Supermarkets Slash Hours As Workers Call Out Sick; Store Shelves Remain Bare

Labor shortages at supermarkets across the country have increased in recent weeks as the COVID-19 omicron variant continues to spread. Workers are calling sick, and there are not enough cashiers, baggers, and stockers, forcing some supermarket chains to slash hours of operations. Compounding labor woes, supply chains are still severely snarled as food shortages are being reported nationwide. 

WSJ reports supermarkets are having difficulty staying open as workers call out sick because of infection. Some grocers are frantically hiring new employees, using temporary employment agencies, and overworking current staff to keep stores from shuttering. 

The seven-store supermarket chain Stew Leonard’s in Connecticut, New York, and New Jersey had 200 employees in quarantine or isolation as of last Thursday despite a 90% employee-vaccination rate. This represents about 7% of all employees. 

“We sort of feel like we’ve got to buckle down for round two,” Chief Executive Stew Leonard Jr. said, adding that the loss of employees to infections has hampered operations. 

American supermarket chain Giant Eagle Inc. which operates 470 stores, has avoided closing locations amid the omicron surge by adjusting hours of operations. The company’s chief compliance officer, Vic Vercammen, said the company had seen a spike in workers calling sick because of infection.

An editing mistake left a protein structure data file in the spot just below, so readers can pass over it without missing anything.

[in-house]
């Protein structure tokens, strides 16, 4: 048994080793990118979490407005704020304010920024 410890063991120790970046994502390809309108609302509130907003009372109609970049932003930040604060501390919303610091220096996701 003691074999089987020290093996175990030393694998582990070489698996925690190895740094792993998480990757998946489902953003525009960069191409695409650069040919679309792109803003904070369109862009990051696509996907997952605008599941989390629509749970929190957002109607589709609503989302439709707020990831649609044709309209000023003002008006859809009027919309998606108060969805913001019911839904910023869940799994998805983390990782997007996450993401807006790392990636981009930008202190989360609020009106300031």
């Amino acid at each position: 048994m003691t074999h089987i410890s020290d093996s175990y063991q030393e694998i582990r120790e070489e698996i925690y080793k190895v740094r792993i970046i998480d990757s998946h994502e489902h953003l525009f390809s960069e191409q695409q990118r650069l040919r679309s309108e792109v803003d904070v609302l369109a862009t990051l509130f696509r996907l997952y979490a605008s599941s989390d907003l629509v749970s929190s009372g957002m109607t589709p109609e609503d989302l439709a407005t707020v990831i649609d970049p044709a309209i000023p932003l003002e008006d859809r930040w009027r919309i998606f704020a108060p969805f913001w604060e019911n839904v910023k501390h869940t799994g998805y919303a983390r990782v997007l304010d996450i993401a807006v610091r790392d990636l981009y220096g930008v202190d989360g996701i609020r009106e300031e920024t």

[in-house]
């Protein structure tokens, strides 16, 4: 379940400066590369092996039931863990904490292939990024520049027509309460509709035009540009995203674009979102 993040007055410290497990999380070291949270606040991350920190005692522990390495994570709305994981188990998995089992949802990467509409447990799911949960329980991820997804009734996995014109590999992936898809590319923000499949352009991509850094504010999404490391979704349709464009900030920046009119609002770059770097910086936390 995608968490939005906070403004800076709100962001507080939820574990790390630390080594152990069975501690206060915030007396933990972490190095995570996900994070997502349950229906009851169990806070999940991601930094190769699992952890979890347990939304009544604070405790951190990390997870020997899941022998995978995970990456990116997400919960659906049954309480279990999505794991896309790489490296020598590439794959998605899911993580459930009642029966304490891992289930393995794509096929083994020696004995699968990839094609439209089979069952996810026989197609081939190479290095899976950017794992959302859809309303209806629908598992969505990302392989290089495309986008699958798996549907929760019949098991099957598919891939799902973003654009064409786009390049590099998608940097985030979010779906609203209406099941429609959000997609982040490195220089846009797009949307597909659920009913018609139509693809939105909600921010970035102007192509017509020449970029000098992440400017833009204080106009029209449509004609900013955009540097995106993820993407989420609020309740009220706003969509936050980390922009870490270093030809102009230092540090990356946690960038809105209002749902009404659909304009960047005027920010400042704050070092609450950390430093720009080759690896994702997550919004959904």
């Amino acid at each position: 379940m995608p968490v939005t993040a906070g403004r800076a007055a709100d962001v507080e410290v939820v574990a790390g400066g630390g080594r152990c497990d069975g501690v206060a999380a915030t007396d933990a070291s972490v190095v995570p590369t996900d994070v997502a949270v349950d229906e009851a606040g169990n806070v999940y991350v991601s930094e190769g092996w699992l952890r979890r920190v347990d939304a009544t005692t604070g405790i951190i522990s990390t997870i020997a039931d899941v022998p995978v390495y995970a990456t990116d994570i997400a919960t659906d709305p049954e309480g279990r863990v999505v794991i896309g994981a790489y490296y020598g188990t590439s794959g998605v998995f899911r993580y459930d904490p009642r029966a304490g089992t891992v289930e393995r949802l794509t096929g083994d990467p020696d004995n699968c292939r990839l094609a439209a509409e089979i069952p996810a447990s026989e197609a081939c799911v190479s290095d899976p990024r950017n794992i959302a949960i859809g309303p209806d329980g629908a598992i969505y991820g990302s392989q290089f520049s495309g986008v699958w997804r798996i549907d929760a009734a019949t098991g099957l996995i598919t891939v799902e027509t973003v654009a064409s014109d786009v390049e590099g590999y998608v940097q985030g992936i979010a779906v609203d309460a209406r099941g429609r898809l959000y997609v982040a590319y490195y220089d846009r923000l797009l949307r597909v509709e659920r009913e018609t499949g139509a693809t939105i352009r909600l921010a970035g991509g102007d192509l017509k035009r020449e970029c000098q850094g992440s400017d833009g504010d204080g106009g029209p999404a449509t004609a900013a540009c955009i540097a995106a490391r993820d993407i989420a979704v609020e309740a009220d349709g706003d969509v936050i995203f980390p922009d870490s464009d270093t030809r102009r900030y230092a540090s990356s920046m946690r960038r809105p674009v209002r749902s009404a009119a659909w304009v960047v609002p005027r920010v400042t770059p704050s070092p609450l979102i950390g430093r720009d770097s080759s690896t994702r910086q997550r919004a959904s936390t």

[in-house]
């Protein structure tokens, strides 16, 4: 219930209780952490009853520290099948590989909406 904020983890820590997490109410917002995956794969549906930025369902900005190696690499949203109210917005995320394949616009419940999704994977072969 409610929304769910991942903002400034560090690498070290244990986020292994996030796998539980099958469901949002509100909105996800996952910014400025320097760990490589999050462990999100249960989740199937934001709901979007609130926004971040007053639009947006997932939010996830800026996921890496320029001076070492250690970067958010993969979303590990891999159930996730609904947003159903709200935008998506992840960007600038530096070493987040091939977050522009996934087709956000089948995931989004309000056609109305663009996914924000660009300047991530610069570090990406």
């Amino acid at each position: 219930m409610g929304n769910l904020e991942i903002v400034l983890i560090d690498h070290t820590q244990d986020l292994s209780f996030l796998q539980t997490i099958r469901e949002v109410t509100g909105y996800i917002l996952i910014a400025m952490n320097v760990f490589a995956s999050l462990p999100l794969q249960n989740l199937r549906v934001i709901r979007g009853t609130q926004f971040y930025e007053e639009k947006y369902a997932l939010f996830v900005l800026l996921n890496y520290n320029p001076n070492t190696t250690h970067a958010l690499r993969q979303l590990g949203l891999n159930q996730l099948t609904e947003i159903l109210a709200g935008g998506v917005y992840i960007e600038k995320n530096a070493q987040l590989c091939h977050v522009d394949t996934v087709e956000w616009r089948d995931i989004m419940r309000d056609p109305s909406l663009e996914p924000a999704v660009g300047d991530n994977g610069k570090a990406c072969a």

Across Alabama and Georgia, Piggly Wiggly stores are overscheduling workers and using temporary work agencies to keep store shelves stocked as staffing woes developed this year because of the omicron spread. Operations have been affected, and store hours have been reduced in some locations. 

In the Southeast, Harris Teeter supermarkets, owned by Kroger Co., will close one hour earlier, effective Monday, so that employees can restock shelves due to the loss of stockers. 

Staffing shortages also impacted Fresh Encounter Inc., a 100-store supermarket chain based in Ohio. The chain is now closing at 10 pm local time versus 24 hours a day. 

Michael Needler Jr., the chain’s chief executive of Fresh Encounter, said, “the staffing situation started out very tenuous. Layering in Omicron vacancies on top of that makes it very, very stressful.” 

On top of staffing issues, supply-chain bottlenecks are plaguing supermarkets, resulting in bare shelves across the country. 

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